Witnessed: 1148 times
August 10, 2006
Human Rights Watch’s research shows that Israeli forces have consistently launched artillery and air attacks with limited or dubious military gain but excessive civilian cost. In dozens of attacks, Israeli forces struck a civilian structure or vehicle with no apparent military target in the vicinity. In a few cases, the timing and intensity of the attacks, the absence of a military target, as well as return strikes on rescuers, suggest that Israeli forces deliberately targeted civilians.
By failing to distinguish between combatants and civilians in their military campaign, Israel has violated one of the most fundamental tenets of the laws of war: the duty to carry out attacks on only military targets. Under IHL, parties to an armed conflict must not make the civilian population the object of attack, or fire indiscriminately into civilian areas. Nor can they launch attacks that they know will cause incidental loss of civilian life, injury to civilians or damage to civilian objects that exceeds the concrete and direct military advantage anticipated. Such attacks constitute war crimes. For example, HRW has found that 28 people were killed in Qana on July 30, eleven died in the July 16 bombing of a civilian home in Aitaroun; and another eleven were killed when an apartment building was destroyed in Tyre that same day. There is no evidence to suggest in any of these cases that Hezbollah forces or weapons were in or near the area that the IDF targeted during or just prior to the attack.
The Israel Defense Forces (IDF) have consistently blurred the distinction between civilians and combatants. Israeli government officials have argued that after Israel ordered civilians to evacuate southern Lebanon, only people associated with Hezbollah remain, and thus are legitimate targets of attack. Under international law, however, only civilians directly participating in hostilities lose their immunity from attack. Many civilians have been unable to flee because they are sick, wounded, do not have the means to leave, are providing essential civil services, or lack a safe route for their departure. HRW has documented 27 deaths that resulted when civilians came under attack as they attempted to flee southern Lebanon, as well as two Israeli air strikes on humanitarian aid vehicles. This week, Israel has warned that any vehicle moving south of the Litani River will be targeted as they may be carrying rockets or other military equipment. Such an approach presents a clear violation of IHL, as it presumes that civilian objects are valid military targets without properly making such a determination.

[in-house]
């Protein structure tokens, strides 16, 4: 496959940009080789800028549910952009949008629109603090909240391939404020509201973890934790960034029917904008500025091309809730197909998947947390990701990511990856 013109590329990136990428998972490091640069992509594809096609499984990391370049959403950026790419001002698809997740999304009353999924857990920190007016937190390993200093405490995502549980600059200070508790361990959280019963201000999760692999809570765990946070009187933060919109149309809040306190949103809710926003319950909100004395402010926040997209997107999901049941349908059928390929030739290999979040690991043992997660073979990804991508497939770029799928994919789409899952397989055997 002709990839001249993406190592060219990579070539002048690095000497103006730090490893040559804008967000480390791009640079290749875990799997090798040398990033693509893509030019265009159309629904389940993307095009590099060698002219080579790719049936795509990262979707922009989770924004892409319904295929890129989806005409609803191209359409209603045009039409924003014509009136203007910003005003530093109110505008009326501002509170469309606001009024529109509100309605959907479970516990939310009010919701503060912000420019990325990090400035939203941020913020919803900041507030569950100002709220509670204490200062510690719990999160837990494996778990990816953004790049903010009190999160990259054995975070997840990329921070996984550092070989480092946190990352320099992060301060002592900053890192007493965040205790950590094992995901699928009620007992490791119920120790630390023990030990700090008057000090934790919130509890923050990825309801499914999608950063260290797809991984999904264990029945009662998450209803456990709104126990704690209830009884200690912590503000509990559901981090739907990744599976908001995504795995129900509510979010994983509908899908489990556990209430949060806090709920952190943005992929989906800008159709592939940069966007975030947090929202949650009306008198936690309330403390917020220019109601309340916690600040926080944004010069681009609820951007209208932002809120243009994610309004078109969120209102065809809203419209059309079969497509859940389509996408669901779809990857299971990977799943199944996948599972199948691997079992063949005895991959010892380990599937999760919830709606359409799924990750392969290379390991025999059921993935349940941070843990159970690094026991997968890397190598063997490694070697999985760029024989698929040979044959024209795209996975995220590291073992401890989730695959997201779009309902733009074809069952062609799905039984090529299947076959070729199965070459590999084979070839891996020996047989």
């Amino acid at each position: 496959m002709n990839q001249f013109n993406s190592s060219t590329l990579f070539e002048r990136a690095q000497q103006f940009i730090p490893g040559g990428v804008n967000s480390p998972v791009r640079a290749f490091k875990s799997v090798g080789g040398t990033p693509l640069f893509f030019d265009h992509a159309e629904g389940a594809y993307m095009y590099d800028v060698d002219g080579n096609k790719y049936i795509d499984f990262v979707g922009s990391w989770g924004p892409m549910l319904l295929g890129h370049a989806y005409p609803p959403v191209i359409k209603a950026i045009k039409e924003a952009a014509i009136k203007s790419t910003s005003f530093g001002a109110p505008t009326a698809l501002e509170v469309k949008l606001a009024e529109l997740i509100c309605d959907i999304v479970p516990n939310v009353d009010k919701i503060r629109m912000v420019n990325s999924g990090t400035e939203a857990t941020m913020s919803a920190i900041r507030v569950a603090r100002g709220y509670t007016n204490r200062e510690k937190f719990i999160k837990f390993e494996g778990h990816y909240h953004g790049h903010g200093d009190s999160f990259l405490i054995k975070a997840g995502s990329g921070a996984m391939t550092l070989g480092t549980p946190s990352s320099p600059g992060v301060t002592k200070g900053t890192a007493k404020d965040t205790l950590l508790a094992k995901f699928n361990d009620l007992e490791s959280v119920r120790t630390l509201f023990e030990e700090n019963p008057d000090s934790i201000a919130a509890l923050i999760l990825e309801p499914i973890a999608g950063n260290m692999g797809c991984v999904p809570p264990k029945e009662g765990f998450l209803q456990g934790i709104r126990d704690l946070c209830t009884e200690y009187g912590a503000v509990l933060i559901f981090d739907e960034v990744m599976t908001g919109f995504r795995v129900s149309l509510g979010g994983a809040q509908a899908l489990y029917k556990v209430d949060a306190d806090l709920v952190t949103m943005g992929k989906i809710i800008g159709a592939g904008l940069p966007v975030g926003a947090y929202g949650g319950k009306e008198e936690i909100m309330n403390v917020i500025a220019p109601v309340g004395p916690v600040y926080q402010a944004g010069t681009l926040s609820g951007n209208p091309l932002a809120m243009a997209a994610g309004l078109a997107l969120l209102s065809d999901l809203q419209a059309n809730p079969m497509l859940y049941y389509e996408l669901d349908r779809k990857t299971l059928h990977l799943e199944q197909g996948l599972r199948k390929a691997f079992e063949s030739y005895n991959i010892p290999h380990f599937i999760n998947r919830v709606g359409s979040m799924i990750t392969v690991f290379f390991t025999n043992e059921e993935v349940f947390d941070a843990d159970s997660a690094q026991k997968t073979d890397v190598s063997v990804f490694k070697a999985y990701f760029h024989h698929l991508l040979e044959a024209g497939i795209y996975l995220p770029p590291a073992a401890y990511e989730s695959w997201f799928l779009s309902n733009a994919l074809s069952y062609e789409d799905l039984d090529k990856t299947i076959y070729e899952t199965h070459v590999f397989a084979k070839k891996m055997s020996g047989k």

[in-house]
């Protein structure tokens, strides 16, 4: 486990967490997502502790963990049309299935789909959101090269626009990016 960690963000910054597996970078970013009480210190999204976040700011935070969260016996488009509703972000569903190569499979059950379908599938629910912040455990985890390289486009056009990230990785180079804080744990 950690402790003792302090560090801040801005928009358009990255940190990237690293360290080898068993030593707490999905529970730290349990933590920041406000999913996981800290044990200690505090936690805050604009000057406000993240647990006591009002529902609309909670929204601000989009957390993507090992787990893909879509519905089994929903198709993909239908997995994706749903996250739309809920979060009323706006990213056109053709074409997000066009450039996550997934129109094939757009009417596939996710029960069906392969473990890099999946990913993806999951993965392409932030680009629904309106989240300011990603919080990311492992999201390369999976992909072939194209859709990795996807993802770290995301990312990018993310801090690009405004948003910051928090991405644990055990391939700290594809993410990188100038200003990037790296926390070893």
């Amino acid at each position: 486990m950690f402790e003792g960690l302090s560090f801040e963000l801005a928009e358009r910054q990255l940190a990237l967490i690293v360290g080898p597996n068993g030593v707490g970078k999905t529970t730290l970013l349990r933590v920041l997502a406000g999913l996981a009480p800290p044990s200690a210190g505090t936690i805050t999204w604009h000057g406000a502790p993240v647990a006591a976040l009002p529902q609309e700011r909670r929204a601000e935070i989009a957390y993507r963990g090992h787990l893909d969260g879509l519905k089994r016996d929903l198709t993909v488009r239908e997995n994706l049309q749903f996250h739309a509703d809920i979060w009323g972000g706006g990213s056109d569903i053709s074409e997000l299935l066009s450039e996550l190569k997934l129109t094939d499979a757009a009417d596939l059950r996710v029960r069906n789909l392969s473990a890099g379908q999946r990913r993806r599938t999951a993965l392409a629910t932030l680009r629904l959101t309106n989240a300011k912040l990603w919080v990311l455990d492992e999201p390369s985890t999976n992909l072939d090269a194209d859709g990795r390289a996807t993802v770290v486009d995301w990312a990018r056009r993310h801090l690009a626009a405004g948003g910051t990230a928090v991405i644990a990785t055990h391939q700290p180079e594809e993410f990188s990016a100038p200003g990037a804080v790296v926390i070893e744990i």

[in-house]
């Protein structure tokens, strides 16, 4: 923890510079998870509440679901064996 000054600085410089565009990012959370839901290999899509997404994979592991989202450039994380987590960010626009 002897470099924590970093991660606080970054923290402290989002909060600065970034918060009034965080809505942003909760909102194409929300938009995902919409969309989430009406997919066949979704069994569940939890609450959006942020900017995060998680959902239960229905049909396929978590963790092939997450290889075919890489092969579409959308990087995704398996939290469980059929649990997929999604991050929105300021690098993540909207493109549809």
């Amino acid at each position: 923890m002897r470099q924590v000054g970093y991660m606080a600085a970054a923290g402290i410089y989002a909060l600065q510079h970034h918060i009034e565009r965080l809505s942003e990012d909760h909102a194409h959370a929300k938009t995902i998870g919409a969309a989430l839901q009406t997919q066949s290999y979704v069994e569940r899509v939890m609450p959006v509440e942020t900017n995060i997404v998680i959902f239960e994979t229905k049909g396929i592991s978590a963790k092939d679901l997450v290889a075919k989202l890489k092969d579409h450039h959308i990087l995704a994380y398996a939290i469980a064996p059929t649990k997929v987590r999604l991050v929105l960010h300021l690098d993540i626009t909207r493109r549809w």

HRW also documented the IDF’s firing of artillery shells with cluster munitions into civilian areas. Due to their wide dispersal pattern and their high failure rate, HRW believes that cluster munitions should never be used in or near populated areas.
Although our investigations are still ongoing, HRW has collected evidence that Hezbollah has stored weapons in or near civilian homes and that fighters placed rocket launchers within populated areas or near U.N. observers. These are serious violations of IHL because they violate the duty to take all feasible precautions to avoid civilian casualties. If done for the purpose of shielding military assets behind civilians, they are war crimes. However, those cases do not justify the IDF’s extensive use of indiscriminate force in other situations where civilians were killed and there was no evidence of a Hezbollah presence at the time of the Israeli attack. HRW researchers documented 153 civilian deaths in the first weeks of the conflict – more than one-third of the total Lebanese civilian deaths during that period – in which we found no evidence of Hezbollah forces or weapons present in or near the area during or just prior to the IDF attack.